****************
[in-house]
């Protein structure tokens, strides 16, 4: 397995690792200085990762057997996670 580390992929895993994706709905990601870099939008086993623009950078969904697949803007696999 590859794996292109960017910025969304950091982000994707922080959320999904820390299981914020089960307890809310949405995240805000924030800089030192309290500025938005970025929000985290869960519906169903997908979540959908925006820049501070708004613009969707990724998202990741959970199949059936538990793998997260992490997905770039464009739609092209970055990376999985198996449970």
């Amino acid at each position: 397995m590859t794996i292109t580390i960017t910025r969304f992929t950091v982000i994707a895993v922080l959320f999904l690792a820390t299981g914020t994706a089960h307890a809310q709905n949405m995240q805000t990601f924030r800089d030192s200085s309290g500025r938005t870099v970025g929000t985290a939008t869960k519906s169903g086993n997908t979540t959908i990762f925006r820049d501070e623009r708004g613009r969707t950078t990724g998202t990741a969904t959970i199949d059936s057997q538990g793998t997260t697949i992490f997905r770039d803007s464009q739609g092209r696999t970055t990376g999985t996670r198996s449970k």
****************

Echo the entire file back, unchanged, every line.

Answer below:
[in-house]
């Protein structure tokens, strides 16, 4: 397995690792200085990762057997996670 580390992929895993994706709905990601870099939008086993623009950078969904697949803007696999 590859794996292109960017910025969304950091982000994707922080959320999904820390299981914020089960307890809310949405995240805000924030800089030192309290500025938005970025929000985290869960519906169903997908979540959908925006820049501070708004613009969707990724998202990741959970199949059936538990793998997260992490997905770039464009739609092209970055990376999985198996449970």
């Amino acid at each position: 397995m590859t794996i292109t580390i960017t910025r969304f992929t950091v982000i994707a895993v922080l959320f999904l690792a820390t299981g914020t994706a089960h307890a809310q709905n949405m995240q805000t990601f924030r800089d030192s200085s309290g500025r938005t870099v970025g929000t985290a939008t869960k519906s169903g086993n997908t979540t959908i990762f925006r820049d501070e623009r708004g613009r969707t950078t990724g998202t990741a969904t959970i199949d059936s057997q538990g793998t997260t697949i992490f997905r770039d803007s464009q739609g092209r696999t970055t990376g999985t996670r198996s449970k």